‘Uses of a Whirlwind’ Says Student Activism Isn’t Dead
It’s easy to believe those people who claim student activism is dead and that college-aged people are no longer engaged in radical organizing.
After all, where are the thousands-strong anti-war protests that brought an end to the Vietnam War? Where are the mass walkouts and sit-ins that paved the way for the Civil Rights and Free Speech movements? Where are the takeovers of college buildings that forced university administrators to listen to their student bodies?
But student activism is still alive, even if we don’t always see it, according to the new book “Uses of a Whirlwind: Movement, Movement and Contemporary Radical Currents in the United State,” put out by the Team Colors Collective earlier this year.
“There is a struggle and resistance present,” says Stevie Peace, one of three editors of the book and also a member of the four-person Team Colors Collective. “The struggle is here now, it’s just taking a different form.”
The book is a collection of essays written by activists of all different sorts, ranging from organization case studies to modern movement strategies to theoretical analysis.
In one essay, the Student/Farmworker Alliance speaks of its recent successes in providing fair working conditions for the undocumented tomato pickers of Florida and other agricultural states. In fact, the organization is famous for its work with the Coalition of Immokalee Workers in taking down big food companies like Burger King and Taco Bell, convincing them to only buy tomatoes from farmers who can guarantee a fair wage for their pickers. The key, SFA writes, is building alliances (like the one with the CIW), creating an environment of solidarity and maintaining perseverance.
But “Uses of a Whirlwind” is not all successes and happy endings. There are also hard lessons and obstacles within the struggle that are discussed, including “radical patience,” or avoiding burnout.
“How do we keep ourselves going in the face of inevitable disappointments?” writes Chris Carlsson. “How does political action feed us and bolster our stamina rather than sap our morale and leave us feeling used up?”
“The collection is intended to be a space where different struggles and organizations meet, and they see each other’s strengths and weaknesses,” Peace says. “This is only one book, but we’re adding to the discussion through it.”
In an age of globalization when it’s easy to feel isolated in the struggle (“Does anyone else even care about this issue like I do?”), “Uses of a Whirlwind” attempts to unite the movement. With members in Portland, D.C. and the Twin Cities, the Team Colors Collective still managed to produce something that forces anyone interested in making the world a better place to look at the state of the movement and analyze their actions accordingly.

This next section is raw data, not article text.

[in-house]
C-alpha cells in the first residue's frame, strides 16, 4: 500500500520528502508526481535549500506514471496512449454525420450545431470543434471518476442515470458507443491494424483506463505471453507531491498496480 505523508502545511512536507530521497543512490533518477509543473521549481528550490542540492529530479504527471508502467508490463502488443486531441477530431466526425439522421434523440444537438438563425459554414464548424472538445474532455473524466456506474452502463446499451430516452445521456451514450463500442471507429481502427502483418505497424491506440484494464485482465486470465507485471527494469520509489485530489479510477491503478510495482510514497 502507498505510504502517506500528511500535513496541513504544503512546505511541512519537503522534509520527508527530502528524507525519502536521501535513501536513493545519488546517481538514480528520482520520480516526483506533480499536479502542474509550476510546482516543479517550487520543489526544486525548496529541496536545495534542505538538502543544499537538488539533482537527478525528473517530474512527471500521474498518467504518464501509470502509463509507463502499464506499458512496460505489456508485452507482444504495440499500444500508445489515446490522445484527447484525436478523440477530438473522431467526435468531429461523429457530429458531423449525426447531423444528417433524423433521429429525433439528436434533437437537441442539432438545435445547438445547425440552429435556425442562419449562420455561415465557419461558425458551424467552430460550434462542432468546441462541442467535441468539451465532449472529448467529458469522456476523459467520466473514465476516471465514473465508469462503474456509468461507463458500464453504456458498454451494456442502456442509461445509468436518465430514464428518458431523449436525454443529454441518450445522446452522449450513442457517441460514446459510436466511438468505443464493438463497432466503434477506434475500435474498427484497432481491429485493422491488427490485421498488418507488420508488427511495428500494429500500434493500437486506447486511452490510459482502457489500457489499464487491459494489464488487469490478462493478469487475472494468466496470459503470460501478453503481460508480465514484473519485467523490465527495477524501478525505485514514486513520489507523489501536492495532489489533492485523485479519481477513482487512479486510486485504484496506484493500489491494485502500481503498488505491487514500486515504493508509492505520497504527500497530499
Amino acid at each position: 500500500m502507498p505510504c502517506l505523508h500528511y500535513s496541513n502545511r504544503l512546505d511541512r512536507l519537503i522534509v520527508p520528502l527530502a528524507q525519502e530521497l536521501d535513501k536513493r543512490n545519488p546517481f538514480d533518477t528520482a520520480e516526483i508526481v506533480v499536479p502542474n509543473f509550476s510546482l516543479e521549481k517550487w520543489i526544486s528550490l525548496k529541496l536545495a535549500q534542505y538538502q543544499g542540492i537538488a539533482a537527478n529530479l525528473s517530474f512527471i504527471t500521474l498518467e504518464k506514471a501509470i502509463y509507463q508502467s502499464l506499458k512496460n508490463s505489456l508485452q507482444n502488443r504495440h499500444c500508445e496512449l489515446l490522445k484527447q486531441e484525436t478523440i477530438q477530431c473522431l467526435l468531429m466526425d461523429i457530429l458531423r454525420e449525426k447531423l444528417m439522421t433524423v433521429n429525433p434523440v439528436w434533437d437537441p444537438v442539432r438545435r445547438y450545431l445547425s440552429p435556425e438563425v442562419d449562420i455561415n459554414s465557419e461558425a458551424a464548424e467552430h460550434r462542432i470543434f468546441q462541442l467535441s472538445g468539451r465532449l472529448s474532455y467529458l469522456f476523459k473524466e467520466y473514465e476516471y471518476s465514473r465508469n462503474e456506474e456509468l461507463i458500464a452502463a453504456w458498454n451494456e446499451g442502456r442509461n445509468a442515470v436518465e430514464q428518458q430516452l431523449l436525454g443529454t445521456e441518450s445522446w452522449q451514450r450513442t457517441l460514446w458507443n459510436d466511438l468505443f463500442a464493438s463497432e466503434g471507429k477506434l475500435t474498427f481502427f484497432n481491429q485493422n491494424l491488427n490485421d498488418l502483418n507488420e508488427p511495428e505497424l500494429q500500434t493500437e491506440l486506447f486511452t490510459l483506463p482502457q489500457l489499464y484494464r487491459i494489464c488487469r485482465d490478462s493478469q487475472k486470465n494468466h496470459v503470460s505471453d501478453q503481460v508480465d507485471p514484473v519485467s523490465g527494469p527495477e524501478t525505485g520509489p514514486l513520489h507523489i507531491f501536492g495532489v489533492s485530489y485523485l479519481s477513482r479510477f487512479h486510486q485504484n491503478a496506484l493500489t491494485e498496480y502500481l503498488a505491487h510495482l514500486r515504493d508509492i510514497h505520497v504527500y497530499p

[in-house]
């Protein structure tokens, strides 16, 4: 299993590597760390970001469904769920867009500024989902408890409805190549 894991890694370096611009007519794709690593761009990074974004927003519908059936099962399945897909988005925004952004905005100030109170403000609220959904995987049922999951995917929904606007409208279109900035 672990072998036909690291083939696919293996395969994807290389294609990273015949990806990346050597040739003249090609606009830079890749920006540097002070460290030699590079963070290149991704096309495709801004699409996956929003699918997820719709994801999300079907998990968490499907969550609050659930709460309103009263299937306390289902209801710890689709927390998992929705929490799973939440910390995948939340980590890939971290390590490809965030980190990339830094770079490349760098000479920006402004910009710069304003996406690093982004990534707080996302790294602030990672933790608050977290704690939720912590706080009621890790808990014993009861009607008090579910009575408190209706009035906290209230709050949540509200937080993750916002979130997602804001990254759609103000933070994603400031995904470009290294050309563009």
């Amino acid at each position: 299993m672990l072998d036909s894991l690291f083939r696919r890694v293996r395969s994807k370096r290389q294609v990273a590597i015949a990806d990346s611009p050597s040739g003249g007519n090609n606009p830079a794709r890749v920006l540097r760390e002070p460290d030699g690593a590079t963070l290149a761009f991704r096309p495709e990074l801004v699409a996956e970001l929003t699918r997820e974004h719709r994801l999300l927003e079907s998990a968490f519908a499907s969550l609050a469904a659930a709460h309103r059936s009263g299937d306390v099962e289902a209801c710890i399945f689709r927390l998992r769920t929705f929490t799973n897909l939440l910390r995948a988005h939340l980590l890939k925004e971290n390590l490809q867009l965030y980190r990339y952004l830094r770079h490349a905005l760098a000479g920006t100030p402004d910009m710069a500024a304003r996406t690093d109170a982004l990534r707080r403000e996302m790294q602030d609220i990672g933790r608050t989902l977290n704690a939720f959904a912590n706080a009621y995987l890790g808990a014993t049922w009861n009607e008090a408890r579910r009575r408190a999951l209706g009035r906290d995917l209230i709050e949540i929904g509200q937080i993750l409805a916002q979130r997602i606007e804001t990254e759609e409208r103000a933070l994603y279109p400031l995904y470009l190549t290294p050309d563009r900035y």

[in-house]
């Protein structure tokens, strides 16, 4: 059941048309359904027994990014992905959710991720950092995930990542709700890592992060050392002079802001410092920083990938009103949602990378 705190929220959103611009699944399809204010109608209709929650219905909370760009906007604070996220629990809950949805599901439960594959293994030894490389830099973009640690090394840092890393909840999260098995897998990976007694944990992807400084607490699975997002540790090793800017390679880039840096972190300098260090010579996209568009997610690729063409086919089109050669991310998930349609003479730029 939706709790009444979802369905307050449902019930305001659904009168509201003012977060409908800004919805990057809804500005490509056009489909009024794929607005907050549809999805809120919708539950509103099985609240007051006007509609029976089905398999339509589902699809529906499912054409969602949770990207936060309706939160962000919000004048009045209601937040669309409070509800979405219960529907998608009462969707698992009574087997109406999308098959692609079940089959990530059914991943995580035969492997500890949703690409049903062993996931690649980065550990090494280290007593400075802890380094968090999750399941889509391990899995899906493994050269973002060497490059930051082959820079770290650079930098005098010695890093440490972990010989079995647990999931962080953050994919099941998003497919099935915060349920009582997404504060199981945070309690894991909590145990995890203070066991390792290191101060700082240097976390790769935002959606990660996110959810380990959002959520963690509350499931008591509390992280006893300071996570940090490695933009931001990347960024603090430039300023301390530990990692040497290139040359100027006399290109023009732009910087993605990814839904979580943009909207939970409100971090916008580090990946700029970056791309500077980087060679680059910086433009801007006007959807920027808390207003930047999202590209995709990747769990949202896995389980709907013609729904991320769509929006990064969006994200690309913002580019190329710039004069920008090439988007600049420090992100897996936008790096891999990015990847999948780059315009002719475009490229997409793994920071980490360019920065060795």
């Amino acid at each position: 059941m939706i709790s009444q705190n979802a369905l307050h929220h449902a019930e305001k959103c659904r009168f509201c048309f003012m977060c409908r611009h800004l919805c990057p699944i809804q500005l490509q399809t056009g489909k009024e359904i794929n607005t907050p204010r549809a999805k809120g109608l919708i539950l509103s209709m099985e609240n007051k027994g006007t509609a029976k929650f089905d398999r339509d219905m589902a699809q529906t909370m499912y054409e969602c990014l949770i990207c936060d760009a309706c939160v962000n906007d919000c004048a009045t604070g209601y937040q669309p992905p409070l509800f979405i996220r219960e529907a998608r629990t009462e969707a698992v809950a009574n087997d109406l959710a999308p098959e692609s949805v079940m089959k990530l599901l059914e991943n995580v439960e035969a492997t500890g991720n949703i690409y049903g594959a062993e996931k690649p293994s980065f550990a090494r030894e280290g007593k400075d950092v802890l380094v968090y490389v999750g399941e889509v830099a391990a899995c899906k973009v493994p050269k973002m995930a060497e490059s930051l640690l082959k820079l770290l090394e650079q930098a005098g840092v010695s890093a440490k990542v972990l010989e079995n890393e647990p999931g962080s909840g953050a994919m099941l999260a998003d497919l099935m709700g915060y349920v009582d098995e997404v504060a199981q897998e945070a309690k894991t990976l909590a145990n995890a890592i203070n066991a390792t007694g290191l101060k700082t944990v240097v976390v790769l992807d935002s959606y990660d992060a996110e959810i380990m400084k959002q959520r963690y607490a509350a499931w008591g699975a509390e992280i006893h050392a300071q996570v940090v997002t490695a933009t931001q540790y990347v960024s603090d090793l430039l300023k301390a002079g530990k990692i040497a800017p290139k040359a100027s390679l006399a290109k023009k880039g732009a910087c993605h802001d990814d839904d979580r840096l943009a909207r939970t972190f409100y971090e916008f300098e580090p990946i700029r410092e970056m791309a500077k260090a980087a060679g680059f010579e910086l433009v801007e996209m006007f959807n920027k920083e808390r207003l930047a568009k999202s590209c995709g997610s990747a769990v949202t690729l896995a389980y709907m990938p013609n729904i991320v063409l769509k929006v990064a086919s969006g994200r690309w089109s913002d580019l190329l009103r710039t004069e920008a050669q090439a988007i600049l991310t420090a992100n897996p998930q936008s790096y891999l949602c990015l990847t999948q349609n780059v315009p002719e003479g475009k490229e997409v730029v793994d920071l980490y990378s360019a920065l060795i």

The metaphor of a whirlwind in the title “allows us to see ostensibly disparate movements as a concentrated force of energy,” says Priscilla Gonzalez of Domestic Workers United in a review of the book. “The book implicitly and quite rightly challenges us to rebuild a system that doesn’t just shift the balance of power but fundamentally transform social relations by holding our interdependence as human beings as a core value.”
But while the book is a great step toward starting the discussion on modern student activism, it has its drawbacks as well, namely: preaching to the choir.
The book caters to those who are already involved, to the “radical” organizers around the country who would rather stage a boycott than join a non-profit organization to spend their time fundraising.
In order for the book to reach its full potential, the collective will need to share it with the average Joe, and Peace acknowledges this.
“We’re stuck inside the radical crowd,” he says. “It has to break out to the general public.”
“Uses of a Whirlwind” is still an important first step to restoring confidence in young activists and progressives today. In the months since the book went public, Peace and his fellow editors have attended at least 25 speaking engagements around the country, and they’re all very pleased with the response.
“People are responding in ways that don’t shut down the discussion,” Peace says. “The most significant thing we’ve seen, I think, is that people are serious about this, and they’re starting to examine what’s going on in their communities and the problems they’re facing.”
Jessica Newman is a staff writer for Campus Progress.